US debt deal kicks spending problems down the ... cul-de-sac

Debt deal includes no meaningful spending reductions, which signals beginning of the end for US as the world's sole economic superpower.

Carolyn Kaster/AP
President Obama (right) turns to leave after speaking from the White House briefing room with Vice President Joe Biden (second from right) and White House communications director Dan Pfeiffer (third from right) July 31, 2011 in Washington. The debt deal he announced averts default but not the deterioration of America's fiscal standing.

So it looks as if the United States will not default on Tuesday. A deal has been brokered. And what a pathetic deal it is. Aug. 2, 2011, will go down in history as the day when the USA officially started to stop being THE global superpower.

US government debt (excluding vast off-balance-sheet items such as mortgage guarantors Fannie Mae and Freddie Mac) now stands at $14.3 trillion. The debt ceiling will now be increased to $17.7 trillion. In return, President Obama will work out how to cut spending by $1 trillion over the next decade and in December proposals to cut it by $1.5 trillion more over the next decade will be agreed.

You will note that this is not $1 trillion or $1.5 trillion a year but over a decade.

And Obama says that the deficit is under control? I am afraid not.

Even if the budget cuts are found and implemented (which is doubtful), the US will still run a vast budget deficit. The US will hit its new debt ceiling in 2013 (yes, that is just two years away, but happily for Obama and the sellouts in Congress after the election). That will mean that in just five years Mr. Obama will have taken US balance-sheet debt from $10.7 trillion to $17.7 trillion. Even George W. Bush only managed a $5 trillion increase, and it took him eight years.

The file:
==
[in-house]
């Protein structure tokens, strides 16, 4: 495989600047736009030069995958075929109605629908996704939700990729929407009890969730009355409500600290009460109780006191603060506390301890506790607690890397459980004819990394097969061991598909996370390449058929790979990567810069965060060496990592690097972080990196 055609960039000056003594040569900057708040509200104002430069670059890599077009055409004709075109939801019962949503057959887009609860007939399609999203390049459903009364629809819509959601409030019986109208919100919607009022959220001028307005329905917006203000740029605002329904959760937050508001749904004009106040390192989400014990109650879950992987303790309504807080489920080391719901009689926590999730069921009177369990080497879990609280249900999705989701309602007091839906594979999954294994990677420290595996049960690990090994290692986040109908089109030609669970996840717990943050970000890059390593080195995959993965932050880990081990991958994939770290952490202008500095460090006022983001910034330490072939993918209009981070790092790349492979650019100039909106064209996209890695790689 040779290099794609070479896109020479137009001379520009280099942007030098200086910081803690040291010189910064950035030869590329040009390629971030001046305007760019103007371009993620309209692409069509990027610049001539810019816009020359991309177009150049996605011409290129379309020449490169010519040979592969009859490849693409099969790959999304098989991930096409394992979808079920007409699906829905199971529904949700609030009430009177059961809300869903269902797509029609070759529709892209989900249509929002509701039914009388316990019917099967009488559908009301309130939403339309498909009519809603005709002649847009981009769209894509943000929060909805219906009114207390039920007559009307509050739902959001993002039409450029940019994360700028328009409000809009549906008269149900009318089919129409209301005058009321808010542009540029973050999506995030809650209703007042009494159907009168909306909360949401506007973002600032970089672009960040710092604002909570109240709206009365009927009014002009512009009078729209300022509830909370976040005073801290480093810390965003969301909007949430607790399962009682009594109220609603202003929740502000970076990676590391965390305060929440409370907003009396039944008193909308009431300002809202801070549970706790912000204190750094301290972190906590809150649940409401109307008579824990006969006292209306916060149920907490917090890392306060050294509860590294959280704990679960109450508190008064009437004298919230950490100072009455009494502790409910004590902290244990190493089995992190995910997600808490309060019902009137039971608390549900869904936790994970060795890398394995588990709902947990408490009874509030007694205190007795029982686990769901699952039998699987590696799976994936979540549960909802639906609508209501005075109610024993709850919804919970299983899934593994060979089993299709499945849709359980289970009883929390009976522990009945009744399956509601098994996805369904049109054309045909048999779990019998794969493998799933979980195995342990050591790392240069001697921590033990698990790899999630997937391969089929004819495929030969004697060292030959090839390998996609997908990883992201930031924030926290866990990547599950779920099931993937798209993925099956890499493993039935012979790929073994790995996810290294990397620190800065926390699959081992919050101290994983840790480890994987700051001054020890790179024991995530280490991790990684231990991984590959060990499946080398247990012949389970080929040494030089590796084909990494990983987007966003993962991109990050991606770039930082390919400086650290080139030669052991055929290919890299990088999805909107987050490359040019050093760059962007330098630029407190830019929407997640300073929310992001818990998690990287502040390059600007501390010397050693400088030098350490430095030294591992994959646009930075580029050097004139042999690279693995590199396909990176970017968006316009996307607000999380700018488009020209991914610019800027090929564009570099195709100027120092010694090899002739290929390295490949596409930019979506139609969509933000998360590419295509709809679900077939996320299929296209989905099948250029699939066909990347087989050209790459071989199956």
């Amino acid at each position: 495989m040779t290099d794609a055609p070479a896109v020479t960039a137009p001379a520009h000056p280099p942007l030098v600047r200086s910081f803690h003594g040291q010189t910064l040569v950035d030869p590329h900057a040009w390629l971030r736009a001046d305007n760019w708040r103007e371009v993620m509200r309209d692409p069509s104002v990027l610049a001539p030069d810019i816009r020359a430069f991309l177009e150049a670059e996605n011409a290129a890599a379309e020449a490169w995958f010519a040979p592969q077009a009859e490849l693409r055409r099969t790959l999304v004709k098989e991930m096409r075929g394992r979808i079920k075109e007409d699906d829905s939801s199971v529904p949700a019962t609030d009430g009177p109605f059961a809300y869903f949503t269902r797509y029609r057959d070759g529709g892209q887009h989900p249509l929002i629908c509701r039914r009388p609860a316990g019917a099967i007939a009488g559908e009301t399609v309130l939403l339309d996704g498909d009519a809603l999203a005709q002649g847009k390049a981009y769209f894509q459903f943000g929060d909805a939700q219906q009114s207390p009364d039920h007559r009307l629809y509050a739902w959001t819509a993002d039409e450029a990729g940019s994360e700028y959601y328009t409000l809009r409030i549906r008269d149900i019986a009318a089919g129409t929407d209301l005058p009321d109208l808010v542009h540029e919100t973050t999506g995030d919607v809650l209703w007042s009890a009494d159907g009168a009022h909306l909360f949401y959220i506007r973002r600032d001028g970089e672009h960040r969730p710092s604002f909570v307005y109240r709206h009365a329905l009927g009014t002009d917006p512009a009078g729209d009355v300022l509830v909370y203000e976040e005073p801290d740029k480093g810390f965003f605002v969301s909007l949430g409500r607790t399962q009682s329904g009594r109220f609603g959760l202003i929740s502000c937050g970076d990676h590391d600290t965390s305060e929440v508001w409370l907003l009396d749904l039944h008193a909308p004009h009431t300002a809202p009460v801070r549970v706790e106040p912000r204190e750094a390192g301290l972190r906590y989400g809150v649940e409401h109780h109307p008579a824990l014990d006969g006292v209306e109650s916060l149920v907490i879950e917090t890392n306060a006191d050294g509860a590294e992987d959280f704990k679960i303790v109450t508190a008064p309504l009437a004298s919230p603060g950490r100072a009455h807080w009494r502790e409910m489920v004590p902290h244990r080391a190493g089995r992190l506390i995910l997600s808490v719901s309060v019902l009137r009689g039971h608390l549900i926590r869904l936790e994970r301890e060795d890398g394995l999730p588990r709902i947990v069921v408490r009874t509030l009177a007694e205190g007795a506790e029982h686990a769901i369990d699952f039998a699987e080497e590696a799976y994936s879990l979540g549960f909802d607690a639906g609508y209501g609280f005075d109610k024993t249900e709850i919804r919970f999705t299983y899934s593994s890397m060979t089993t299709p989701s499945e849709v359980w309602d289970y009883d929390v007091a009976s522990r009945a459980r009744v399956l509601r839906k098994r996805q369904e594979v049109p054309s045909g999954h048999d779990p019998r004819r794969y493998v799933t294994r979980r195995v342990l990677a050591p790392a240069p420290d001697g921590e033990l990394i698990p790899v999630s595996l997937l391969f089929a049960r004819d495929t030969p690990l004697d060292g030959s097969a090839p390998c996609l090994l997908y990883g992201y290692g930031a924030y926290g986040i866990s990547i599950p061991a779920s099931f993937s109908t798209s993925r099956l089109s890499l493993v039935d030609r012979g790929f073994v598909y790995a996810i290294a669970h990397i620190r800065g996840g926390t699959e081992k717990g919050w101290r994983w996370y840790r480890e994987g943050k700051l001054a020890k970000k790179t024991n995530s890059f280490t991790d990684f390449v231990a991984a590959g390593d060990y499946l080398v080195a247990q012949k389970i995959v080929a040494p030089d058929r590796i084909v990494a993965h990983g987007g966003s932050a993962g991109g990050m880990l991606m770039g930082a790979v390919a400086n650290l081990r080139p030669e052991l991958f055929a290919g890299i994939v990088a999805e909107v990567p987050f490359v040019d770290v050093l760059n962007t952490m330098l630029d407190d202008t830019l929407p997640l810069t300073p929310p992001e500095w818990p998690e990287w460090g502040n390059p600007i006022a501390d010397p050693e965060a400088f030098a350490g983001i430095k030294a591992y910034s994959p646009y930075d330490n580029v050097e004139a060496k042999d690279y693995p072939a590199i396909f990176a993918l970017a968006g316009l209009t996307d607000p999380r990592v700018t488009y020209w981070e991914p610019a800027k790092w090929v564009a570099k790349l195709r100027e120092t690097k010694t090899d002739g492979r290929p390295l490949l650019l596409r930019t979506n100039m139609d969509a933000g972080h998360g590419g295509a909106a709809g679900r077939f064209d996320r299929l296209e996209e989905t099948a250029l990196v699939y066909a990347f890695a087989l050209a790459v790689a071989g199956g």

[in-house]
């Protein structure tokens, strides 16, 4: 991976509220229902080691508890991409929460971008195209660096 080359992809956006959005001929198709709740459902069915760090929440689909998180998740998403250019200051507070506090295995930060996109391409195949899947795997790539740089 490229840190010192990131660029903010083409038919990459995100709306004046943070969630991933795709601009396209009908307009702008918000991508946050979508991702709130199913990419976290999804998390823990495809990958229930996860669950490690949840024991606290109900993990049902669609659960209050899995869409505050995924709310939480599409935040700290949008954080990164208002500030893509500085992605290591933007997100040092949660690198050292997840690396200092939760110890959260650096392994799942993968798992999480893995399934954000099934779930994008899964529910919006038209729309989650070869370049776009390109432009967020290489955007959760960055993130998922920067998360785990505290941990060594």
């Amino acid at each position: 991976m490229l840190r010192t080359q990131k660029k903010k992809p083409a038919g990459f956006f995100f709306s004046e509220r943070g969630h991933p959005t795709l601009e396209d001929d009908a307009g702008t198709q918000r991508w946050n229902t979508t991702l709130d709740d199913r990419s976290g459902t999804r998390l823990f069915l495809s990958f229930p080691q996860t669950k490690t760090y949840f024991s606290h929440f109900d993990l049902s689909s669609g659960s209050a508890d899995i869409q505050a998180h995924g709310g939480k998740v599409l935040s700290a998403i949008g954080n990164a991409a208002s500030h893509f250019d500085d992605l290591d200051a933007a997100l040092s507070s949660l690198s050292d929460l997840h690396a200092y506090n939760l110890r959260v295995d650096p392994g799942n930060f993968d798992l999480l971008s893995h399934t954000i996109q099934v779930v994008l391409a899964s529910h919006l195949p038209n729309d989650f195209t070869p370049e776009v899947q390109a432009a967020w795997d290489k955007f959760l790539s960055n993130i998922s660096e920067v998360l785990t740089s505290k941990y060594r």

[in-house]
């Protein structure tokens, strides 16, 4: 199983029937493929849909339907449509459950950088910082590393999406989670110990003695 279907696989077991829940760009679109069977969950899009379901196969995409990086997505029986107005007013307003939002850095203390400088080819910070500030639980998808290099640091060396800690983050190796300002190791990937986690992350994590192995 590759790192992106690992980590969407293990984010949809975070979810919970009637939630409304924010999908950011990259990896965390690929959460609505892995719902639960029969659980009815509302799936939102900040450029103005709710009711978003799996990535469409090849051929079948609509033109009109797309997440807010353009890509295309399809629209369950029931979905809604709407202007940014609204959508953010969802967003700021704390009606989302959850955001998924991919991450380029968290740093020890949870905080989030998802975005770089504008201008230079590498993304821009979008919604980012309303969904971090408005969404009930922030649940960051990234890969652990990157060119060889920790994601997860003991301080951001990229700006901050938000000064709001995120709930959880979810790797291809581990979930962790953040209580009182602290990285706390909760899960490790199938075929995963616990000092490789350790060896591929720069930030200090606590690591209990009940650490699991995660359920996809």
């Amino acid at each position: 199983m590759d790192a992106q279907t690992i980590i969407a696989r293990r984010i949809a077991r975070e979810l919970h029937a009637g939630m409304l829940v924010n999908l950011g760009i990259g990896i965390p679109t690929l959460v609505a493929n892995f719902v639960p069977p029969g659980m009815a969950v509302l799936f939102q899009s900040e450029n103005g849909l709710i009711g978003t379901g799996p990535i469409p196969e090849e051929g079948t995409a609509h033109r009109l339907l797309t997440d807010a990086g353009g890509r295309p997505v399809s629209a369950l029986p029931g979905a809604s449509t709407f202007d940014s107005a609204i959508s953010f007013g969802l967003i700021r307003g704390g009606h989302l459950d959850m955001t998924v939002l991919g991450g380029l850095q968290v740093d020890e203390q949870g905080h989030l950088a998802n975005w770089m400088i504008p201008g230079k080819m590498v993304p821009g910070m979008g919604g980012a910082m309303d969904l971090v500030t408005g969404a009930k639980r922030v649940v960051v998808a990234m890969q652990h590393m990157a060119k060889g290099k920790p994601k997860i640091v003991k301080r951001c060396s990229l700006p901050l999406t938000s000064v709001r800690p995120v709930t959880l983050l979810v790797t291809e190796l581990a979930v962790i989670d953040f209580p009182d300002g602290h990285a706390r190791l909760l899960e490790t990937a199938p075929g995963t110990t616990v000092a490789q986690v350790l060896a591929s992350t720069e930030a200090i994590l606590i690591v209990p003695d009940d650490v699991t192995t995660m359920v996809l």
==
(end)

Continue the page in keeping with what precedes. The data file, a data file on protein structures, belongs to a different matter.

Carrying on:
So the addict that is the US government has been given another big fix. It is still an addict and a hopeless one at that.

Now to put this in perspective, we must look at official gross domestic product figures – the estimates of the nation's annual output (which is needed to support government debt). It is important to note at this juncture that these GDP numbers are overstated by politicians keen to fool you.

For instance, if an American owns his or her own home outright, no mortgage or rent is paid. But GDP accounts “impute” a notional rent for homeowner-owned properties. In 2009, this “imputed rent of owner-occupied properties” was $1.2 trillion or 9 percent of GDP. But this is money that doesn’t actually exist.

If we use the official GDP data and again exclude those off-balance-sheet items like Fannie and Freddie, then the ratio of US GDP to debt will in two years be where Italy’s is now. On the basis of real GDP numbers (i.e. money that does actually exist) the US in two years will be where Greece is now.

And yet the credit rating agencies (those chaps who as recently as two years ago rated Greek debt as AAA) still give US debt a AAA rating. Despite intense pressure to toe the line, credit rating agencies must inevitably downgrade the US from AAA to have any credibility at all.

Outside Washington, the rest of us can see that all that has happened is that the can has been kicked down the road. Unfortunately, this is a very big can, and the road is a cul-de-sac. The bright lights on the house at the far end of the cul-de-sac are now very much visible. Only those inside the beltway cannot see this.

So the date of the fudge agreement will be known as the day that the US dollar officially lost its place as the world’s safe currency.

In the absence of an alternative, the only currency whose value is not being systematically destroyed by politicians remains gold and if you think recent increases in the gold price were startling you ain’t seen nothing yet: $1,615 an ounce today; $2,100 before Obama faces the voters again next year.

A year later the US debt ceiling will have to be increased again (to $20 trillion). Two years after that, China will overtake the US as the world’s largest economy. The writing is on the wall.

Tom Winnifrith, a top-rated fund manager with, lives on a small, almost independent, rock in the Irish Sea called the Isle of Man.

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